Saturday, February 17, 2024

“Rat” leads the batch of evil tales from Stephen King’s If It Bleeds

Back in the early days of the Covid pandemic, it was a respite to read Stephen King’s freshly released (at the time, in Summer 2020) collection of four novellas called If It Bleeds. It wasn’t exactly the kind of uplifting thing I may have needed, since this batch of stories deals mostly with various aspects of evil, but one of the stories that has stuck with me as a typical King page-turner is “Rat.”

In it, writer Drew Larson hasn’t had many great ideas for short stories. He had one published in The New Yorker. One contributed to his house burning down. But then he gets an idea for a Western novel and asks his wife Lucy if he can go away for three weeks to get it started. He also goes to tell his old university department head Al Stamper. 

When Drew reaches his destination, a podunk Maine town, and stops to get gas at the general store. The old cashier tells him the caretaker of Drew’s cabin had shot himself in the head there. When he arrives at the cabin, he has a scary run-in with a momma moose as he exits his car. When he talks to Lucy on the phone, he doesn’t mention the moose or that Old Bill blew his head off at the cabin. Before turning in for his first night, he reacquaints himself with the items in the cabin, like a Stretch Armstrong doll and several other toys that must have been left by renters over the years.

Drew tears through lots of writing in the first three days, so much so that he doesn’t even realize he’s begun sneezing a lot and isn’t eating anything fresh or healthy. He learns that the old cashier’s daughter has taken over the store with her dad in the hospital for pneumonia. And she says a major snow storm is coming in that will barricade Drew in his cabin. Lucy calls him later and tries to talk him into coming home.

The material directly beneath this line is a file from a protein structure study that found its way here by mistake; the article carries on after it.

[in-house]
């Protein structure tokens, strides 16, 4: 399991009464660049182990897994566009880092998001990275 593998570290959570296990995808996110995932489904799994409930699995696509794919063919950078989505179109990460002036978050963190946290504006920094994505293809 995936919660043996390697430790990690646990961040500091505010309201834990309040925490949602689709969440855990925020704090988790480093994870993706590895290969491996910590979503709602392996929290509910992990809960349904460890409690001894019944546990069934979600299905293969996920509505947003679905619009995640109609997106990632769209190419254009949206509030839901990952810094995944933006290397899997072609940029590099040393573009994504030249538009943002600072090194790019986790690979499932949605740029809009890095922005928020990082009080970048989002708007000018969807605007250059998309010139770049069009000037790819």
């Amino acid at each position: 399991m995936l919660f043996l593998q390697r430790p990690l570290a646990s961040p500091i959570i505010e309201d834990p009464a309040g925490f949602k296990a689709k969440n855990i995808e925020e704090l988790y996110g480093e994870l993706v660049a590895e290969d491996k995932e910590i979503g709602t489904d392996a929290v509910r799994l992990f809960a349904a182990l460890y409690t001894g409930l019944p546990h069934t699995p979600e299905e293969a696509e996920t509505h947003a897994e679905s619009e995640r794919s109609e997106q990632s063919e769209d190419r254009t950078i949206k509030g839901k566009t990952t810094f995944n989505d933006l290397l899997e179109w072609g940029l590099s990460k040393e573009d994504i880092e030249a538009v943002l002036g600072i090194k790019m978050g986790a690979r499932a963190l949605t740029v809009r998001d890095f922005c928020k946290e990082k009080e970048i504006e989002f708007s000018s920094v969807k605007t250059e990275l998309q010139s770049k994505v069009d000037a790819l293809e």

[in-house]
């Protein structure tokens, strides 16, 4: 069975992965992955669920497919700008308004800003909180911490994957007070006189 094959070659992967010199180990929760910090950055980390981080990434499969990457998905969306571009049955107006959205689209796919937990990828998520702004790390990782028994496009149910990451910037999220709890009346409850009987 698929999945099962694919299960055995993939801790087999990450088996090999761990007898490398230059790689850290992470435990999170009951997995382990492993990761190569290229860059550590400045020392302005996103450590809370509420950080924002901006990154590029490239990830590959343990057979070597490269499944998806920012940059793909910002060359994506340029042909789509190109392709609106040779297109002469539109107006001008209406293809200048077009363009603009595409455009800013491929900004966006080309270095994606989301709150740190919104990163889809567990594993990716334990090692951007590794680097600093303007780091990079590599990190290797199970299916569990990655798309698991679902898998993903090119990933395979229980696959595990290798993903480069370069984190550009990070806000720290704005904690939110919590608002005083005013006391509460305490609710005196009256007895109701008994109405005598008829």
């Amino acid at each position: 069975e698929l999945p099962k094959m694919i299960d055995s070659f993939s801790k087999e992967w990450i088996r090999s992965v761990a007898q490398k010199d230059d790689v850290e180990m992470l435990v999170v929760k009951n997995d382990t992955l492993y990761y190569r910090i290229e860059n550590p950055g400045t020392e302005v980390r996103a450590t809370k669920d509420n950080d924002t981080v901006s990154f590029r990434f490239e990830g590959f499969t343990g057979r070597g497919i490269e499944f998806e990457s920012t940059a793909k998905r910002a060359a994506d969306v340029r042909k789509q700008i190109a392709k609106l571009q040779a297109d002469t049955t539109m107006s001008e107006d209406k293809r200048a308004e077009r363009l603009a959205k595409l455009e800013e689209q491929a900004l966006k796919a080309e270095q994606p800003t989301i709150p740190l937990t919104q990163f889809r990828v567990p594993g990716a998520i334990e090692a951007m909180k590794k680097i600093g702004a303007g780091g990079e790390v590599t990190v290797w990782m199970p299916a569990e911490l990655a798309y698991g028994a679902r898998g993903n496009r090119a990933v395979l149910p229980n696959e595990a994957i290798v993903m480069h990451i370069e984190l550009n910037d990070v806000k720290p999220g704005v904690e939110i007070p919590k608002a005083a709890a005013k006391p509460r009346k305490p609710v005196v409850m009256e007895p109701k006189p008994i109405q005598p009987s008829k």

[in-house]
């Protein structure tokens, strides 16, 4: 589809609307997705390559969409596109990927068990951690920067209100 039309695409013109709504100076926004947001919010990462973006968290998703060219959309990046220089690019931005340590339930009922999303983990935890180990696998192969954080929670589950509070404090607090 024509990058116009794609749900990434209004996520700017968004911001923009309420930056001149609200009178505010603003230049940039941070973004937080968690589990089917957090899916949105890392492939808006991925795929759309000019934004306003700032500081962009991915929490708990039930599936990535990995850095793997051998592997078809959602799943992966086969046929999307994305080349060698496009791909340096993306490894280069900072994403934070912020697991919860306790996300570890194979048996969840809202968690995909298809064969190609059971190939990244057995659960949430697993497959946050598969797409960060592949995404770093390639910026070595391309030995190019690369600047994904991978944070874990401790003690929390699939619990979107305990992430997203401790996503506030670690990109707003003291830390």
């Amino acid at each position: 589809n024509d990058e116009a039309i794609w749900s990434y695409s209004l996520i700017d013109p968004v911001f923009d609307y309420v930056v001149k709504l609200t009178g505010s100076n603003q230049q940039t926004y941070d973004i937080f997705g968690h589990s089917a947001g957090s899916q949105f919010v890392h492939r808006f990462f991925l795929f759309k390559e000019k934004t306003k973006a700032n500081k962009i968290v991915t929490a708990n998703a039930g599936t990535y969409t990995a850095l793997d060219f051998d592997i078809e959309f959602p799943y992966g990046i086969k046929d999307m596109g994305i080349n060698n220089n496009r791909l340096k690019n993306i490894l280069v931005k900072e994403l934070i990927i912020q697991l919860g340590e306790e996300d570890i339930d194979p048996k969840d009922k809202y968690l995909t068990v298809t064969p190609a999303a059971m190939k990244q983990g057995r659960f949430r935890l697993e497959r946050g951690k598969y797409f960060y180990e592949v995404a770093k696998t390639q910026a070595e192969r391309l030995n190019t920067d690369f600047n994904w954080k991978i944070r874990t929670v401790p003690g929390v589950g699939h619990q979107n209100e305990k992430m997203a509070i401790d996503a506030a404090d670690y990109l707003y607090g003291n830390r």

The storm and his sickness get bad and Drew begins to write fewer and fewer pages per day. Limbs start to fall off trees and he starts to realize he could actually die. A big one falls on the shed where he had just been gathering tools from should he need to cut his way through the exit road. Later that night, a rat crawls to his door, probably having been wounded in the shed tree fall, and Drew brings it in to die while he falls asleep.

But when he awakes, the rat is not dead. In fact, the rat is speaking, using Jonathan Franzen’s words to explain why Drew is a failed novelist, like so many other “wannabe novelists.” The rat then says he’ll make his wish of writing the book come true in exchange for one person Drew loves dying. This reminds him of his recent call with Lucy in which she said he was choosing his novel over his family. But the rat says he was thinking Al Stamper would be a good choice, since his university colleague had recently told Drew ha had early-stage pancreatic cancer. Drew agreed.

He goes back to work and does a good job on the book. The weather breaks and Jackie Colson is chainsawing trees that have fallen on the road back to town, called Shithouse Road, thanks to Lucy calling him to do so. Drew is able to get out and make it home, but he feels like the rat has followed him.

Lucy and Al think the book is great and sellable. And, oddly, Al’s cancer has seemingly gone away. Drew figures his rat episode was just a dream. The day the novel goes to auction and sells for $350,000, Al dies, and so does Nadine Stamper, both of them wiped out by a semi on the highway in the snow on the way to a cancer test. Drew vomits into the sink.

The next fall, he returns to the cabin so he can prepare to sell the pace. He has no plans to start writing in it again, or writing anywhere again, although he has not shared this information. Drew wakes in the middle of the night with the rat on his chest. The rat told him he didn’t break their deal in any way by having Nadine die too and that he, not Drew, had finished the novel. Drew jumps to try to kill him but the rat gets away into the walls. He returns home and tells himself he will gladly join the ranks of one-book writers and that at least his family will be alright.

As noted, it’s a page turner but, as also happens a lot with King’s tales, it has a relatively unsatisfying ending. Because of that I only give it 4 out of 5 stars.

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